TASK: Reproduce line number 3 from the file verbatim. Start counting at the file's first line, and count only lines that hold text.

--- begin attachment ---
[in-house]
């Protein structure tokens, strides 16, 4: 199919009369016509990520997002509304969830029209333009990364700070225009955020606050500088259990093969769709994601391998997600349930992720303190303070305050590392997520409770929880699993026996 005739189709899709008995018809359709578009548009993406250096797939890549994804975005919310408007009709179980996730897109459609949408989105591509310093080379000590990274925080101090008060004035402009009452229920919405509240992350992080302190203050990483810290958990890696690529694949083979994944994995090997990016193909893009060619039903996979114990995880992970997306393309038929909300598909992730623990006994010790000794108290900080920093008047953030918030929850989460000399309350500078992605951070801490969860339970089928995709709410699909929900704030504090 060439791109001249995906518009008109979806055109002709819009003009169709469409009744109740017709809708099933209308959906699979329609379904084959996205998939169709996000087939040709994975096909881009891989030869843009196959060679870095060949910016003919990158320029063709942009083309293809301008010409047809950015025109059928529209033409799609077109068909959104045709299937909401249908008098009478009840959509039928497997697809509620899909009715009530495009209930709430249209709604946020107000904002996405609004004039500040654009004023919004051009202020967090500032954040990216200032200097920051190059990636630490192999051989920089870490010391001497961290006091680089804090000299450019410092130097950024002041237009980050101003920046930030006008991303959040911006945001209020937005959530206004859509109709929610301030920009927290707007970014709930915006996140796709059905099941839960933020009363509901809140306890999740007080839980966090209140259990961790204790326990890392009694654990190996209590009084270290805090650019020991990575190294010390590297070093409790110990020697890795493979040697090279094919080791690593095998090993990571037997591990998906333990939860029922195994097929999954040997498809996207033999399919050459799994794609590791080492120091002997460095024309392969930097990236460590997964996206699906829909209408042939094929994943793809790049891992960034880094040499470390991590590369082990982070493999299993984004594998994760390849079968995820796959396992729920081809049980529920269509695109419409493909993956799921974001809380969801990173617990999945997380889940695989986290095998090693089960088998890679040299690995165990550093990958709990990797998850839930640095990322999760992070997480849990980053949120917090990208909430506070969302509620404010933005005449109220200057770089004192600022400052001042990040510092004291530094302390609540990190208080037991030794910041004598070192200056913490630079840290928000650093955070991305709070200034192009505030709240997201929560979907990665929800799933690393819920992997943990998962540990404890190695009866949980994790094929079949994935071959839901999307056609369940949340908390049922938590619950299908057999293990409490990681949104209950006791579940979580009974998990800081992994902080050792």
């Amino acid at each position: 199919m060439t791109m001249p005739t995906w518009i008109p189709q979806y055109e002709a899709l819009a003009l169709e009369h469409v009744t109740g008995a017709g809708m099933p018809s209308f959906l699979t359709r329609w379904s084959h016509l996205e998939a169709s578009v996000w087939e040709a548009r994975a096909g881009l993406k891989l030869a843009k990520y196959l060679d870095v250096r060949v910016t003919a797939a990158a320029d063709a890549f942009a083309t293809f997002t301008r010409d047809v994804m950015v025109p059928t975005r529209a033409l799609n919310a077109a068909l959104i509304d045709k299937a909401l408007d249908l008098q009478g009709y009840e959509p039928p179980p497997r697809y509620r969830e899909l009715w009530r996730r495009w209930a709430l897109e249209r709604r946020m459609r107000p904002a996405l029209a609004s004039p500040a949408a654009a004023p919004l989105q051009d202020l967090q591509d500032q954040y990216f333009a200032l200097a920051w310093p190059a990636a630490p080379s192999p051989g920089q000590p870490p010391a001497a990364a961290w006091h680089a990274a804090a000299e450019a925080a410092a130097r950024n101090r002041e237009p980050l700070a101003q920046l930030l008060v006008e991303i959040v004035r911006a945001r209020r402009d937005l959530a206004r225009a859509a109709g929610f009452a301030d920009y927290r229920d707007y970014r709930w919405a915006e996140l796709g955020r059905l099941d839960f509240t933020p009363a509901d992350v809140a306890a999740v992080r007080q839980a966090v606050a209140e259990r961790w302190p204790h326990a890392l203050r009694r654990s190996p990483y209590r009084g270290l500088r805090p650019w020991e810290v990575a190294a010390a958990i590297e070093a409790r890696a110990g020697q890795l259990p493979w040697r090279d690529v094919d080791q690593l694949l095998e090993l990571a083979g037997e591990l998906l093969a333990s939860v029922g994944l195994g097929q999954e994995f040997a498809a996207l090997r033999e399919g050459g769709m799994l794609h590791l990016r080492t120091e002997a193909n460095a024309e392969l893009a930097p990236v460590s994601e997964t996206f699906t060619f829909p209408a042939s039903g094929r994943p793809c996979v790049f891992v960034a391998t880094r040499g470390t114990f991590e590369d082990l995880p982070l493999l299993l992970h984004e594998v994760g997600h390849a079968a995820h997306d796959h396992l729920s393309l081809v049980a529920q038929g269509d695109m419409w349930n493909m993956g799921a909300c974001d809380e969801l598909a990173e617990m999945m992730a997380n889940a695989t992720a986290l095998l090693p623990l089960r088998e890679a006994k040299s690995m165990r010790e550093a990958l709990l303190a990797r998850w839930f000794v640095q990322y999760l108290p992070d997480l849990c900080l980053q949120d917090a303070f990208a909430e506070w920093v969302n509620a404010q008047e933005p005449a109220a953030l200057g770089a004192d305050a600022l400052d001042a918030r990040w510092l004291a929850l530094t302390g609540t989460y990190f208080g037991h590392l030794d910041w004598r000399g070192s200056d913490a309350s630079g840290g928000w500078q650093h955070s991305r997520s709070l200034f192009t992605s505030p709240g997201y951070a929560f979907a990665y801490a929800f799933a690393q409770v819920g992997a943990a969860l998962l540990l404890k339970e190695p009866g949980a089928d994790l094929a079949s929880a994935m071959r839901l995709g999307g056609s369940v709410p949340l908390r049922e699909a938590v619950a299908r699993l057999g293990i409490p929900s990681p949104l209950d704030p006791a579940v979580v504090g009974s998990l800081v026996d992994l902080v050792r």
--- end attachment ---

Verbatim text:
């Amino acid at each position: 199919m060439t791109m001249p005739t995906w518009i008109p189709q979806y055109e002709a899709l819009a003009l169709e009369h469409v009744t109740g008995a017709g809708m099933p018809s209308f959906l699979t359709r329609w379904s084959h016509l996205e998939a169709s578009v996000w087939e040709a548009r994975a096909g881009l993406k891989l030869a843009k990520y196959l060679d870095v250096r060949v910016t003919a797939a990158a320029d063709a890549f942009a083309t293809f997002t301008r010409d047809v994804m950015v025109p059928t975005r529209a033409l799609n919310a077109a068909l959104i509304d045709k299937a909401l408007d249908l008098q009478g009709y009840e959509p039928p179980p497997r697809y509620r969830e899909l009715w009530r996730r495009w209930a709430l897109e249209r709604r946020m459609r107000p904002a996405l029209a609004s004039p500040a949408a654009a004023p919004l989105q051009d202020l967090q591509d500032q954040y990216f333009a200032l200097a920051w310093p190059a990636a630490p080379s192999p051989g920089q000590p870490p010391a001497a990364a961290w006091h680089a990274a804090a000299e450019a925080a410092a130097r950024n101090r002041e237009p980050l700070a101003q920046l930030l008060v006008e991303i959040v004035r911006a945001r209020r402009d937005l959530a206004r225009a859509a109709g929610f009452a301030d920009y927290r229920d707007y970014r709930w919405a915006e996140l796709g955020r059905l099941d839960f509240t933020p009363a509901d992350v809140a306890a999740v992080r007080q839980a966090v606050a209140e259990r961790w302190p204790h326990a890392l203050r009694r654990s190996p990483y209590r009084g270290l500088r805090p650019w020991e810290v990575a190294a010390a958990i590297e070093a409790r890696a110990g020697q890795l259990p493979w040697r090279d690529v094919d080791q690593l694949l095998e090993l990571a083979g037997e591990l998906l093969a333990s939860v029922g994944l195994g097929q999954e994995f040997a498809a996207l090997r033999e399919g050459g769709m799994l794609h590791l990016r080492t120091e002997a193909n460095a024309e392969l893009a930097p990236v460590s994601e997964t996206f699906t060619f829909p209408a042939s039903g094929r994943p793809c996979v790049f891992v960034a391998t880094r040499g470390t114990f991590e590369d082990l995880p982070l493999l299993l992970h984004e594998v994760g997600h390849a079968a995820h997306d796959h396992l729920s393309l081809v049980a529920q038929g269509d695109m419409w349930n493909m993956g799921a909300c974001d809380e969801l598909a990173e617990m999945m992730a997380n889940a695989t992720a986290l095998l090693p623990l089960r088998e890679a006994k040299s690995m165990r010790e550093a990958l709990l303190a990797r998850w839930f000794v640095q990322y999760l108290p992070d997480l849990c900080l980053q949120d917090a303070f990208a909430e506070w920093v969302n509620a404010q008047e933005p005449a109220a953030l200057g770089a004192d305050a600022l400052d001042a918030r990040w510092l004291a929850l530094t302390g609540t989460y990190f208080g037991h590392l030794d910041w004598r000399g070192s200056d913490a309350s630079g840290g928000w500078q650093h955070s991305r997520s709070l200034f192009t992605s505030p709240g997201y951070a929560f979907a990665y801490a929800f799933a690393q409770v819920g992997a943990a969860l998962l540990l404890k339970e190695p009866g949980a089928d994790l094929a079949s929880a994935m071959r839901l995709g999307g056609s369940v709410p949340l908390r049922e699909a938590v619950a299908r699993l057999g293990i409490p929900s990681p949104l209950d704030p006791a579940v979580v504090g009974s998990l800081v026996d992994l902080v050792r």